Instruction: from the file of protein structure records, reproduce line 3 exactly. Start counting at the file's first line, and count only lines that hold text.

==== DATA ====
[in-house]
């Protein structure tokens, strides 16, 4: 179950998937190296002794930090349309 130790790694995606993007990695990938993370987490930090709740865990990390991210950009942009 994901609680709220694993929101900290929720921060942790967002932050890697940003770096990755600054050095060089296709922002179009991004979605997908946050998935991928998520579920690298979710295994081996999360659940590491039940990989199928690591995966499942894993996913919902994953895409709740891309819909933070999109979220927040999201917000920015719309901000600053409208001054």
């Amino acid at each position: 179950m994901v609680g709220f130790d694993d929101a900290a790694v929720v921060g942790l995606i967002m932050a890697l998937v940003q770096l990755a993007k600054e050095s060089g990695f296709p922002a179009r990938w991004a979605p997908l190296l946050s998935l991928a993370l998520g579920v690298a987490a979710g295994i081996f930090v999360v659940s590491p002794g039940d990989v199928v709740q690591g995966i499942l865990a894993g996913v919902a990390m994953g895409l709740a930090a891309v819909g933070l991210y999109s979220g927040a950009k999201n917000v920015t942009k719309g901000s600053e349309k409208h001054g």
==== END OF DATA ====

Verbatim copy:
């Amino acid at each position: 179950m994901v609680g709220f130790d694993d929101a900290a790694v929720v921060g942790l995606i967002m932050a890697l998937v940003q770096l990755a993007k600054e050095s060089g990695f296709p922002a179009r990938w991004a979605p997908l190296l946050s998935l991928a993370l998520g579920v690298a987490a979710g295994i081996f930090v999360v659940s590491p002794g039940d990989v199928v709740q690591g995966i499942l865990a894993g996913v919902a990390m994953g895409l709740a930090a891309v819909g933070l991210y999109s979220g927040a950009k999201n917000v920015t942009k719309g901000s600053e349309k409208h001054g």